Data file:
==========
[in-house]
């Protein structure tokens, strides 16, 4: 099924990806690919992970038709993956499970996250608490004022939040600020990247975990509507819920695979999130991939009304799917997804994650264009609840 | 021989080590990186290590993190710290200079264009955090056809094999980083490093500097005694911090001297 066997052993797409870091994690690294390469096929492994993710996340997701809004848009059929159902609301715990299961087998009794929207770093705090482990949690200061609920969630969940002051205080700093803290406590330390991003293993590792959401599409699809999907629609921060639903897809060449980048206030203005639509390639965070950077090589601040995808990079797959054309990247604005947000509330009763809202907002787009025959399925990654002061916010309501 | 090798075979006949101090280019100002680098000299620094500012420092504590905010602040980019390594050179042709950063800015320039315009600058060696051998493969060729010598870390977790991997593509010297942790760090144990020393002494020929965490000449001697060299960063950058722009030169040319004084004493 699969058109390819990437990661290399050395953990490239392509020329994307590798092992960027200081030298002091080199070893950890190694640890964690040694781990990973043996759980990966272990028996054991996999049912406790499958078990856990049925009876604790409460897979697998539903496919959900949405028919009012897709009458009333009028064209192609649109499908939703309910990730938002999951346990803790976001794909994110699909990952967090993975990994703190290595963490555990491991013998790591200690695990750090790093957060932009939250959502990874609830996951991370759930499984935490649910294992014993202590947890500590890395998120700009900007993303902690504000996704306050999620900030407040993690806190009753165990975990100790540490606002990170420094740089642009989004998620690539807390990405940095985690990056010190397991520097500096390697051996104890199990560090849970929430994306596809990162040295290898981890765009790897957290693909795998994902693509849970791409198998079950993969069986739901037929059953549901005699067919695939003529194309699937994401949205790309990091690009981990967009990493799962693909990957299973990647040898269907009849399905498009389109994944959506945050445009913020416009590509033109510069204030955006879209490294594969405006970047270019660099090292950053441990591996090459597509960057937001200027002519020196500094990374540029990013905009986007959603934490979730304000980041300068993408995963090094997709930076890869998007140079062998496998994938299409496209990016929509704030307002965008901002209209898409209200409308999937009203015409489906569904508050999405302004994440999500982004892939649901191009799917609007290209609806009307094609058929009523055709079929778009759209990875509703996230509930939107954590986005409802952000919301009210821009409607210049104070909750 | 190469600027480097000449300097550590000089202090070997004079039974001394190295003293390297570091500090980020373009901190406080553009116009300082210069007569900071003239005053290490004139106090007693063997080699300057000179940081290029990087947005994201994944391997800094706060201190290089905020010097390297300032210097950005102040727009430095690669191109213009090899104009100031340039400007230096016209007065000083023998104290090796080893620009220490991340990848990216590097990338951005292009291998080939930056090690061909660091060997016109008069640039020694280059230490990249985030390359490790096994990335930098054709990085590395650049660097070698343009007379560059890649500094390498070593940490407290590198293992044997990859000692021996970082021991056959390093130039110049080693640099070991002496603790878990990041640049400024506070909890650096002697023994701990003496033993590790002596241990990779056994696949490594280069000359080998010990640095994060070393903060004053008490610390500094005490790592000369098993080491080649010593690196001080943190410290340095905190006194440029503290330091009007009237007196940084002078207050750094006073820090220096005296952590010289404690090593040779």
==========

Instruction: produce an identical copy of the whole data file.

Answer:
[in-house]
């Protein structure tokens, strides 16, 4: 099924990806690919992970038709993956499970996250608490004022939040600020990247975990509507819920695979999130991939009304799917997804994650264009609840 | 021989080590990186290590993190710290200079264009955090056809094999980083490093500097005694911090001297 066997052993797409870091994690690294390469096929492994993710996340997701809004848009059929159902609301715990299961087998009794929207770093705090482990949690200061609920969630969940002051205080700093803290406590330390991003293993590792959401599409699809999907629609921060639903897809060449980048206030203005639509390639965070950077090589601040995808990079797959054309990247604005947000509330009763809202907002787009025959399925990654002061916010309501 | 090798075979006949101090280019100002680098000299620094500012420092504590905010602040980019390594050179042709950063800015320039315009600058060696051998493969060729010598870390977790991997593509010297942790760090144990020393002494020929965490000449001697060299960063950058722009030169040319004084004493 699969058109390819990437990661290399050395953990490239392509020329994307590798092992960027200081030298002091080199070893950890190694640890964690040694781990990973043996759980990966272990028996054991996999049912406790499958078990856990049925009876604790409460897979697998539903496919959900949405028919009012897709009458009333009028064209192609649109499908939703309910990730938002999951346990803790976001794909994110699909990952967090993975990994703190290595963490555990491991013998790591200690695990750090790093957060932009939250959502990874609830996951991370759930499984935490649910294992014993202590947890500590890395998120700009900007993303902690504000996704306050999620900030407040993690806190009753165990975990100790540490606002990170420094740089642009989004998620690539807390990405940095985690990056010190397991520097500096390697051996104890199990560090849970929430994306596809990162040295290898981890765009790897957290693909795998994902693509849970791409198998079950993969069986739901037929059953549901005699067919695939003529194309699937994401949205790309990091690009981990967009990493799962693909990957299973990647040898269907009849399905498009389109994944959506945050445009913020416009590509033109510069204030955006879209490294594969405006970047270019660099090292950053441990591996090459597509960057937001200027002519020196500094990374540029990013905009986007959603934490979730304000980041300068993408995963090094997709930076890869998007140079062998496998994938299409496209990016929509704030307002965008901002209209898409209200409308999937009203015409489906569904508050999405302004994440999500982004892939649901191009799917609007290209609806009307094609058929009523055709079929778009759209990875509703996230509930939107954590986005409802952000919301009210821009409607210049104070909750 | 190469600027480097000449300097550590000089202090070997004079039974001394190295003293390297570091500090980020373009901190406080553009116009300082210069007569900071003239005053290490004139106090007693063997080699300057000179940081290029990087947005994201994944391997800094706060201190290089905020010097390297300032210097950005102040727009430095690669191109213009090899104009100031340039400007230096016209007065000083023998104290090796080893620009220490991340990848990216590097990338951005292009291998080939930056090690061909660091060997016109008069640039020694280059230490990249985030390359490790096994990335930098054709990085590395650049660097070698343009007379560059890649500094390498070593940490407290590198293992044997990859000692021996970082021991056959390093130039110049080693640099070991002496603790878990990041640049400024506070909890650096002697023994701990003496033993590790002596241990990779056994696949490594280069000359080998010990640095994060070393903060004053008490610390500094005490790592000369098993080491080649010593690196001080943190410290340095905190006194440029503290330091009007009237007196940084002078207050750094006073820090220096005296952590010289404690090593040779």